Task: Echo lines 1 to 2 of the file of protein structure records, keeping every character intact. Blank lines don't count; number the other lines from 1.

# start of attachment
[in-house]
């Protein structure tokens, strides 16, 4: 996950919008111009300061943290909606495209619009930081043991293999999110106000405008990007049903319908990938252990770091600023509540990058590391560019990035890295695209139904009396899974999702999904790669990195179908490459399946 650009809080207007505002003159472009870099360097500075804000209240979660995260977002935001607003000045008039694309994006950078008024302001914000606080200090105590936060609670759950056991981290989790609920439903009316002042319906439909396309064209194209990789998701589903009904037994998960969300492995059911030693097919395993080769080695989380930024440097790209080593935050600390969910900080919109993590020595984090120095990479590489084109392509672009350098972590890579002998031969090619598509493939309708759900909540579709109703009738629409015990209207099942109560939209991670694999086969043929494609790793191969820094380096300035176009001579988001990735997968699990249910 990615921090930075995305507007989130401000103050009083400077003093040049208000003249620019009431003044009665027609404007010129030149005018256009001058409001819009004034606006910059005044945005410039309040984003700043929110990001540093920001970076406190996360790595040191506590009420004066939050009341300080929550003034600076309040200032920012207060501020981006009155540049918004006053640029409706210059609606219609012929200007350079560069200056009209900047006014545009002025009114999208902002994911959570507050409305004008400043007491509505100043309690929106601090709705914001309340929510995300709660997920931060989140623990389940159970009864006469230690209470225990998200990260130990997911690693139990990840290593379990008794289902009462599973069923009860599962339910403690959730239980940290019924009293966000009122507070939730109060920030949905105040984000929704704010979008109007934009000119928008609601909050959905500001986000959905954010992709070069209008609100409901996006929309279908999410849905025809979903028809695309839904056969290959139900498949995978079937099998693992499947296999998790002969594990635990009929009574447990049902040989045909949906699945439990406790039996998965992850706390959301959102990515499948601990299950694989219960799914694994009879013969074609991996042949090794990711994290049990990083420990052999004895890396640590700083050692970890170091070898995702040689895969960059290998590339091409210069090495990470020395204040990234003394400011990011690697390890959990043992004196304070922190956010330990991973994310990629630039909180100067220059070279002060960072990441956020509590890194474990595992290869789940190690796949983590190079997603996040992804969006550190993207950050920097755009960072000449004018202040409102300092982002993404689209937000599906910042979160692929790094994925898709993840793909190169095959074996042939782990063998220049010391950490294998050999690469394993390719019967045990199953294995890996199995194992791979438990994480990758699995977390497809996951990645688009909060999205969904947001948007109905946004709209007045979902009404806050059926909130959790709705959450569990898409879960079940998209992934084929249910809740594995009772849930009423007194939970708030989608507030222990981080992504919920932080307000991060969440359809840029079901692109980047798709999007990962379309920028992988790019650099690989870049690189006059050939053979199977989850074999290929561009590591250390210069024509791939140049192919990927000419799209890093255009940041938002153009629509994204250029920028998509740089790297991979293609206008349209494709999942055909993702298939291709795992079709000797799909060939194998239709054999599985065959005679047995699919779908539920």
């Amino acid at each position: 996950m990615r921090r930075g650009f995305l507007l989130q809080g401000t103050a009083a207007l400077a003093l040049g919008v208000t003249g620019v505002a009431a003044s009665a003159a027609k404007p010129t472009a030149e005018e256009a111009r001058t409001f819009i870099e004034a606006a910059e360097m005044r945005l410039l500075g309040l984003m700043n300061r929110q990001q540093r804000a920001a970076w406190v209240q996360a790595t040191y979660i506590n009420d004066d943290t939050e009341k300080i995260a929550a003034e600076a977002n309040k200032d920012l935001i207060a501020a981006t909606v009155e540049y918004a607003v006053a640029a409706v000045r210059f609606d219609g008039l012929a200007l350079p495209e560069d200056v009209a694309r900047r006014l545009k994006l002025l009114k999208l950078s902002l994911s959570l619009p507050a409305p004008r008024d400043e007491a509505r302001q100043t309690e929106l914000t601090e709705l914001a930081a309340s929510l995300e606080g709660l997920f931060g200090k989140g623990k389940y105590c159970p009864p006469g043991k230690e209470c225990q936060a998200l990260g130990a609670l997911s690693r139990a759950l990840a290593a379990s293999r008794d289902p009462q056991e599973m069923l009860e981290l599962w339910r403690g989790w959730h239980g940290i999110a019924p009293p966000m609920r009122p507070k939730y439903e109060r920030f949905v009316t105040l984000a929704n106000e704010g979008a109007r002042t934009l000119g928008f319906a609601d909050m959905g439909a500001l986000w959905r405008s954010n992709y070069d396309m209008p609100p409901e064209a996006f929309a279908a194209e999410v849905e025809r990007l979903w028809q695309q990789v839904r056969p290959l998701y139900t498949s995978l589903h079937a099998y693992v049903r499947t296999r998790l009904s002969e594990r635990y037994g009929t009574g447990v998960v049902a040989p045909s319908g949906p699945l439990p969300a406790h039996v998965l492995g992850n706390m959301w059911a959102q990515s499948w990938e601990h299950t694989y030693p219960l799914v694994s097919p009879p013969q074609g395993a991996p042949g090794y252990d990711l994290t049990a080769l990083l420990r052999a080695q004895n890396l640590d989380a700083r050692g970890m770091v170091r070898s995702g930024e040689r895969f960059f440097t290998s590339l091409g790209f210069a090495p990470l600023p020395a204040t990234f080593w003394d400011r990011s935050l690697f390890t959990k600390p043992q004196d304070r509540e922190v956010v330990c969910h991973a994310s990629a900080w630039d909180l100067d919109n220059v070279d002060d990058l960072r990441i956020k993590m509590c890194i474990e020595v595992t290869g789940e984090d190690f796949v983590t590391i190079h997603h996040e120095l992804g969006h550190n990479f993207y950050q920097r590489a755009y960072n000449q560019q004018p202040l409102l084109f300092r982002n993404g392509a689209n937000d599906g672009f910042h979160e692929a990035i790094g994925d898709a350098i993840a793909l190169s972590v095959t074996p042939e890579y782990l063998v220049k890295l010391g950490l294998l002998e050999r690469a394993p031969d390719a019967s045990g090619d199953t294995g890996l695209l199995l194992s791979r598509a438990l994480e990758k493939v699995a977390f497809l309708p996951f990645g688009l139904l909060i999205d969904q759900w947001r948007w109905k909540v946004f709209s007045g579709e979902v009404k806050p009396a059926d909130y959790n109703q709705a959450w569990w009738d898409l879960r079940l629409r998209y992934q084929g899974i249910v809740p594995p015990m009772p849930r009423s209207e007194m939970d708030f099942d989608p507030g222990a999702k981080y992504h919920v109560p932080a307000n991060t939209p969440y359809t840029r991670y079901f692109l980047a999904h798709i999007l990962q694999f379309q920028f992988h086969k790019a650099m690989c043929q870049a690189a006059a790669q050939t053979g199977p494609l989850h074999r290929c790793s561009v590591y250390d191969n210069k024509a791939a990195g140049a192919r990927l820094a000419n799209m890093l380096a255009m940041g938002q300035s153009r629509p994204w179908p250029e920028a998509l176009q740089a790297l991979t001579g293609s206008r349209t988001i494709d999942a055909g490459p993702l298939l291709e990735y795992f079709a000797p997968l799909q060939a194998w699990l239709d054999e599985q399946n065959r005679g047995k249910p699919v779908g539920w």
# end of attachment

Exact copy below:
[in-house]
């Protein structure tokens, strides 16, 4: 996950919008111009300061943290909606495209619009930081043991293999999110106000405008990007049903319908990938252990770091600023509540990058590391560019990035890295695209139904009396899974999702999904790669990195179908490459399946 650009809080207007505002003159472009870099360097500075804000209240979660995260977002935001607003000045008039694309994006950078008024302001914000606080200090105590936060609670759950056991981290989790609920439903009316002042319906439909396309064209194209990789998701589903009904037994998960969300492995059911030693097919395993080769080695989380930024440097790209080593935050600390969910900080919109993590020595984090120095990479590489084109392509672009350098972590890579002998031969090619598509493939309708759900909540579709109703009738629409015990209207099942109560939209991670694999086969043929494609790793191969820094380096300035176009001579988001990735997968699990249910 990615921090930075995305507007989130401000103050009083400077003093040049208000003249620019009431003044009665027609404007010129030149005018256009001058409001819009004034606006910059005044945005410039309040984003700043929110990001540093920001970076406190996360790595040191506590009420004066939050009341300080929550003034600076309040200032920012207060501020981006009155540049918004006053640029409706210059609606219609012929200007350079560069200056009209900047006014545009002025009114999208902002994911959570507050409305004008400043007491509505100043309690929106601090709705914001309340929510995300709660997920931060989140623990389940159970009864006469230690209470225990998200990260130990997911690693139990990840290593379990008794289902009462599973069923009860599962339910403690959730239980940290019924009293966000009122507070939730109060920030949905105040984000929704704010979008109007934009000119928008609601909050959905500001986000959905954010992709070069209008609100409901996006929309279908999410849905025809979903028809695309839904056969290959139900498949995978079937099998693992499947296999998790002969594990635990009929009574447990049902040989045909949906699945439990406790039996998965992850706390959301959102990515499948601990299950694989219960799914694994009879013969074609991996042949090794990711994290049990990083420990052999004895890396640590700083050692970890170091070898995702040689895969960059290998590339091409210069090495990470020395204040990234003394400011990011690697390890959990043992004196304070922190956010330990991973994310990629630039909180100067220059070279002060960072990441956020509590890194474990595992290869789940190690796949983590190079997603996040992804969006550190993207950050920097755009960072000449004018202040409102300092982002993404689209937000599906910042979160692929790094994925898709993840793909190169095959074996042939782990063998220049010391950490294998050999690469394993390719019967045990199953294995890996199995194992791979438990994480990758699995977390497809996951990645688009909060999205969904947001948007109905946004709209007045979902009404806050059926909130959790709705959450569990898409879960079940998209992934084929249910809740594995009772849930009423007194939970708030989608507030222990981080992504919920932080307000991060969440359809840029079901692109980047798709999007990962379309920028992988790019650099690989870049690189006059050939053979199977989850074999290929561009590591250390210069024509791939140049192919990927000419799209890093255009940041938002153009629509994204250029920028998509740089790297991979293609206008349209494709999942055909993702298939291709795992079709000797799909060939194998239709054999599985065959005679047995699919779908539920």